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Old 10-06-2018, 09:28 AM   #1
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2016 25' Flying Cloud
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TV Parking Brake/Unhitching Safety Question

This is likely a physics question that after about 20,000 miles of towing I still canít seem to figure out. I tow my 2016 25-foot FC using a Blue Ox Sway Pro weight distribution hitch. Consequently, before unhitching and after chocking the trailer wheels, I jack the trailer up as high as it will go to take the pressure off the sway bars to make unhitching them easier, and then lower the trailer back down to un-lock the trailer hitch. All standard stuff. But when I raise the trailer back up to disconnect the trailer from the hitch ball, at the moment of disconnecting, the truck often jerks forward (away from the trailer) if the parking brake is not on. So should I use the parking brake on the TV when unhitching to prevent that lurch forward and release of energy? Would using the TV parking brake make the trailer try to lurch backward while the truck stays put? Seems to me that it's better that the truck moves than the trailer. This obviously also demonstrates the need to always chock the trailer wheels even if on level ground.
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Old 10-06-2018, 10:10 AM   #2
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I always use the parking brake everytime I exit the vehicle....I have a buddy who recently didnt set his brake and thought he was in gear (manual) when he stepped out of his truck on relatively flat ground. As he stepped out with his left foot, the truck began rolling backwards and knocked him off his feet. His right foot got trapped under the pedals. He was dragged upside down until his truck stopped in a ditch.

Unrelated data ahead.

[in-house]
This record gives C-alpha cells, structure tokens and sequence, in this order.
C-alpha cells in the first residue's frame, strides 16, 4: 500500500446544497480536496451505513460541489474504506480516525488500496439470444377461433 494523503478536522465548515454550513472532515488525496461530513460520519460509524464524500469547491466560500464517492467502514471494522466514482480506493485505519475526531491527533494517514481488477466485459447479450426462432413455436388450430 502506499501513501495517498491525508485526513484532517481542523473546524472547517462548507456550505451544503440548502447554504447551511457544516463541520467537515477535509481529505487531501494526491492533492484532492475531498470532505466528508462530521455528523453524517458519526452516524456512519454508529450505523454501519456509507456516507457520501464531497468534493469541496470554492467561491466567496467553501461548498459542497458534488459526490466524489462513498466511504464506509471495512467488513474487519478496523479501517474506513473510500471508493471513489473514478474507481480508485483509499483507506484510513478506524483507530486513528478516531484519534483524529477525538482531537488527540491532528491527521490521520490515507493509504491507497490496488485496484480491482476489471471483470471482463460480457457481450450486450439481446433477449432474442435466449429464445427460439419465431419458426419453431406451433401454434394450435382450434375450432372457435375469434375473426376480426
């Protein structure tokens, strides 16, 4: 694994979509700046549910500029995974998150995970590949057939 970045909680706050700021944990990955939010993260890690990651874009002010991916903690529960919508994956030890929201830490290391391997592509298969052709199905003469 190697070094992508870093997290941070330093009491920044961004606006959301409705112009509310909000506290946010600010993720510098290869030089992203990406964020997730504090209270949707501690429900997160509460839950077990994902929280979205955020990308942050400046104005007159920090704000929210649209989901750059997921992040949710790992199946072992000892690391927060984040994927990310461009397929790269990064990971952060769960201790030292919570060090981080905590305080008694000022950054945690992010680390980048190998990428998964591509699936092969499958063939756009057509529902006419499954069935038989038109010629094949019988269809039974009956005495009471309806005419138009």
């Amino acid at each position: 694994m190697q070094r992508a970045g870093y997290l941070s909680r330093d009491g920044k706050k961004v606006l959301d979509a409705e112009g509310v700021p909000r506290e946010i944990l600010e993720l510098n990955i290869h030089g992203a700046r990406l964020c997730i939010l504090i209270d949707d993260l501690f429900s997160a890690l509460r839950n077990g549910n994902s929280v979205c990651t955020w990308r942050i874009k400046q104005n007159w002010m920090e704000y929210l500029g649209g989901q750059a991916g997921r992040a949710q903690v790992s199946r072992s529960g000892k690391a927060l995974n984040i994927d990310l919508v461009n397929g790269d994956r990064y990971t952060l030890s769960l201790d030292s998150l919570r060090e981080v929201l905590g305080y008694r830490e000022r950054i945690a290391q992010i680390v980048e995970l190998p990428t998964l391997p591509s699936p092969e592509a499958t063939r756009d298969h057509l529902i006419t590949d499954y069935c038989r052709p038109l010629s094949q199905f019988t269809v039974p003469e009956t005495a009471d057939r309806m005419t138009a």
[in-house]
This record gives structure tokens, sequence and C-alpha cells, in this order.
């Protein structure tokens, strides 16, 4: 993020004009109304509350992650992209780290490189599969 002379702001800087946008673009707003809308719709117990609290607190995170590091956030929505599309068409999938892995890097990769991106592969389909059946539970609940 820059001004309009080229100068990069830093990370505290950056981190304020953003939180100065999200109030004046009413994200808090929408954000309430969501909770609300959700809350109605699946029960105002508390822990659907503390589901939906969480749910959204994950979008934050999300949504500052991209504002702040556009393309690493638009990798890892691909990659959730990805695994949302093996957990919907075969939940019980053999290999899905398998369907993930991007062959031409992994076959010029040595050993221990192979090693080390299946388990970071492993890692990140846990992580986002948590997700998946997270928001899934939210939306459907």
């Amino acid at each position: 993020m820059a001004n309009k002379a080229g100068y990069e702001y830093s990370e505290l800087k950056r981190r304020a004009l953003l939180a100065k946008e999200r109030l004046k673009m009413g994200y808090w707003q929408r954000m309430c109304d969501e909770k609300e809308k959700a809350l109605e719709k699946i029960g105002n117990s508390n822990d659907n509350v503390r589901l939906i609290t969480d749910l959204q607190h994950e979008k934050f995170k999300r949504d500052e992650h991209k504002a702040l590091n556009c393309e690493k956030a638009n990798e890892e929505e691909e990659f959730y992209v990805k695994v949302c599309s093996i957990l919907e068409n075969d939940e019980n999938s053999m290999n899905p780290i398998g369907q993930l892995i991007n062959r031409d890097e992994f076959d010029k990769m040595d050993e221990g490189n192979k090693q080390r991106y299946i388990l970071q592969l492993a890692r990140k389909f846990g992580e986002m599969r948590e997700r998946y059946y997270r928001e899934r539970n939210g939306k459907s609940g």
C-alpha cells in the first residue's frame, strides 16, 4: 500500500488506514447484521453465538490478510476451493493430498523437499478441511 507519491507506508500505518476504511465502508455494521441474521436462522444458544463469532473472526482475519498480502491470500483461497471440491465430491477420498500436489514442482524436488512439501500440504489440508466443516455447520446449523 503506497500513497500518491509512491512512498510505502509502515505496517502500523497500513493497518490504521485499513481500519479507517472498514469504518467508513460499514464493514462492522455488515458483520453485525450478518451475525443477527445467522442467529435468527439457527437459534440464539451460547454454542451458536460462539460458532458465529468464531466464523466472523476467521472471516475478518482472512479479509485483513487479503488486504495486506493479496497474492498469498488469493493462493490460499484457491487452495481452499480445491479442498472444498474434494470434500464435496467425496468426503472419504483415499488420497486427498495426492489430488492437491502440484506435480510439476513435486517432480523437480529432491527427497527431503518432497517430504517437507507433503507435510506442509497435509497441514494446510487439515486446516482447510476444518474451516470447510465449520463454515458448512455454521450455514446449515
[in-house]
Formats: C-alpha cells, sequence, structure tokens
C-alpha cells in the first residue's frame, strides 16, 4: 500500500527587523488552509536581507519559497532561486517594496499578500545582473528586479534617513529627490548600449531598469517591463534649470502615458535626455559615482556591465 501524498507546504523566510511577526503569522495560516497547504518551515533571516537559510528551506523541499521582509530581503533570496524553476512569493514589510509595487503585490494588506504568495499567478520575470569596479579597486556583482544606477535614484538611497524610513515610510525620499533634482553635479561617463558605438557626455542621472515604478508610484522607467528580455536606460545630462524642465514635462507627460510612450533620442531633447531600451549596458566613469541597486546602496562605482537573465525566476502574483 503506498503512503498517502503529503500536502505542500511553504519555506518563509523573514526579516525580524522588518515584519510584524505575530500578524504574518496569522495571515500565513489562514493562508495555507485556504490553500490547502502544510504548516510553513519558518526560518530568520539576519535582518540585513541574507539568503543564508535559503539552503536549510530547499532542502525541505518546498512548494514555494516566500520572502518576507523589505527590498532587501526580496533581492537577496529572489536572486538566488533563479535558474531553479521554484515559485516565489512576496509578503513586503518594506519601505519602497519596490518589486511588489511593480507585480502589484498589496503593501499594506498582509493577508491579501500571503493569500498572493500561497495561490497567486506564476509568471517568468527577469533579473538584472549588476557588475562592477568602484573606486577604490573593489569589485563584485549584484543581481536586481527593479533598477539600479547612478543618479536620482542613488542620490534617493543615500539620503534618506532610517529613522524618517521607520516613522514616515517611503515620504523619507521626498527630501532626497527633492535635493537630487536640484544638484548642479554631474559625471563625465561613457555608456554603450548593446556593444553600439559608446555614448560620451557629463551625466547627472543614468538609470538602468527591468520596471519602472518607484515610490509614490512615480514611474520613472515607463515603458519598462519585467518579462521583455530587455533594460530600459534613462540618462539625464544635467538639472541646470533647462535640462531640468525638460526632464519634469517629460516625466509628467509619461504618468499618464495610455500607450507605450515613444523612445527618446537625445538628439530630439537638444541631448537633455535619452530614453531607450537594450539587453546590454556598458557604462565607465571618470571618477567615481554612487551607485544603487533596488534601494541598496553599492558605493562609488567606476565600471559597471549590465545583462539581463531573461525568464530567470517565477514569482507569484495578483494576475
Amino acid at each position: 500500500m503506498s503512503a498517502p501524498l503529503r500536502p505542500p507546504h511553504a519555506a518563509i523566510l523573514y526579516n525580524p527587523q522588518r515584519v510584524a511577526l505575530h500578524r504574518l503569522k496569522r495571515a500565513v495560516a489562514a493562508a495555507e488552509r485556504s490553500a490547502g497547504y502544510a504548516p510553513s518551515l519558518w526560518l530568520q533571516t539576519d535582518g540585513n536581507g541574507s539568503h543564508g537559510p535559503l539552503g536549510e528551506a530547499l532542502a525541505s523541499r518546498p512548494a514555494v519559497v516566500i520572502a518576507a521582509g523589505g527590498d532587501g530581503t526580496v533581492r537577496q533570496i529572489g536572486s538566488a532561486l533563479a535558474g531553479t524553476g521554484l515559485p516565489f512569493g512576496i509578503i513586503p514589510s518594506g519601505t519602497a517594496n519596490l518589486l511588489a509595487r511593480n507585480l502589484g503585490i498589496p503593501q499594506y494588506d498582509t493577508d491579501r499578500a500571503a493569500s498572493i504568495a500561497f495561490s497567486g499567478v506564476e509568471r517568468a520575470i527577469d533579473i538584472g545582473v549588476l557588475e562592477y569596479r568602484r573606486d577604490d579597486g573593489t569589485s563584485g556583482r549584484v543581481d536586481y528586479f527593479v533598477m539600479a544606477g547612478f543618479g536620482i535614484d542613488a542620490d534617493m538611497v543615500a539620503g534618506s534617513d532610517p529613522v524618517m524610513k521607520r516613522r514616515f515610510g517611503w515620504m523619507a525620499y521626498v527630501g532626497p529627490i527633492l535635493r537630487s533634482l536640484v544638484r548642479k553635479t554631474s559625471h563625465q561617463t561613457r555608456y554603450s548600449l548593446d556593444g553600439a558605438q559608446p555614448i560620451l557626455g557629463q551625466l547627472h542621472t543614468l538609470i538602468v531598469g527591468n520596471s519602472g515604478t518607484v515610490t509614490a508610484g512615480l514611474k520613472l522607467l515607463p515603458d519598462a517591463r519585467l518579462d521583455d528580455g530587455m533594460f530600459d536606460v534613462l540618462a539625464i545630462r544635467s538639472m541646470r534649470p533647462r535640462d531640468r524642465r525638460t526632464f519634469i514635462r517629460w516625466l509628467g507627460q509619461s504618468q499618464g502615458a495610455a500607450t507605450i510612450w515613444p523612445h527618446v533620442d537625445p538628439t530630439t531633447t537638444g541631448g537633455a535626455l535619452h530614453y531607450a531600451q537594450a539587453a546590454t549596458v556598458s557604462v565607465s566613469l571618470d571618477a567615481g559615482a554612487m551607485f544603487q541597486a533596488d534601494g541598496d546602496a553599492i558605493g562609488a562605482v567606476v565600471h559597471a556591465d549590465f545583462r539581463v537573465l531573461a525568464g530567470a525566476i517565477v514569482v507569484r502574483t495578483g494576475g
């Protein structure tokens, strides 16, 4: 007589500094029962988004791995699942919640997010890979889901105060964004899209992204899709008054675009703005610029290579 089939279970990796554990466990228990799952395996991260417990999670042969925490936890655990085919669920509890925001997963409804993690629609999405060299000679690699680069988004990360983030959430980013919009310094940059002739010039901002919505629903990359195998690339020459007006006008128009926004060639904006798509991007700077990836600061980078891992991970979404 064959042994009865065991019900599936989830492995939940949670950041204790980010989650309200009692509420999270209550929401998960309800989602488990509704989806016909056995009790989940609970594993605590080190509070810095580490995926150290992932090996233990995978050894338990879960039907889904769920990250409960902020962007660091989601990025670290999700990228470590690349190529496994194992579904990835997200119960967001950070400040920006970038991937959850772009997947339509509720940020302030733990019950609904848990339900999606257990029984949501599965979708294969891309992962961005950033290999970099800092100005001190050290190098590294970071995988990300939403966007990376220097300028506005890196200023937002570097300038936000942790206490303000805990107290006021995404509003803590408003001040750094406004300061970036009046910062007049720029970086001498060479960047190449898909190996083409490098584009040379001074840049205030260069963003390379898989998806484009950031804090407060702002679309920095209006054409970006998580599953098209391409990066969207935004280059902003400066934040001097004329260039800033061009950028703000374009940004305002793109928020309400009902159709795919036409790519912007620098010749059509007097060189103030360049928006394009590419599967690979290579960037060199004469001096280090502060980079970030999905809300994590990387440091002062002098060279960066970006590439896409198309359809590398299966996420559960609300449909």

I set the brake no matter if its auto, manual, flat ground, or whatever. I especially don't want to be between the truck and trailer and have a mishap.

Back to the original question. Yes, my auto truck will sometimes spring loose off the ball if the brake isn't set. Neither the truck nor trailer seem to jolt if the brake is set.
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Old 10-06-2018, 10:23 AM   #3
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Originally Posted by CRH View Post
I always use the parking brake everytime I exit the vehicle....I have a buddy who recently didnt set his brake and thought he was in gear (manual) when he stepped out of his truck on relatively flat ground. As he stepped out with his left foot, the truck began rolling backwards and knocked him off his feet. His right foot got trapped under the pedals. He was dragged upside down until his truck stopped in a ditch.

I set the brake no matter if its auto, manual, flat ground, or whatever. I especially don't want to be between the truck and trailer and have a mishap.

Back to the original question. Yes, my auto truck will sometimes spring loose off the ball if the brake isn't set. Neither the truck nor trailer seem to jolt if the brake is set.
A word of caution if using parking brake in freezing weather the cables can freeze then cannot release brakes.
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Old 10-06-2018, 10:32 AM   #4
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Hi

The "unhook lurch" can occur with or without the parking brake. It has as much to do with the relative angle of the TV and TT as anything else.

One other note (do as I say ...not as I do ...). Running the jack up to release the WD hitch is one of those things the jack manufacturer gets bothered by. They seem to want you not to do it ....

Bob
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Old 10-06-2018, 11:00 AM   #5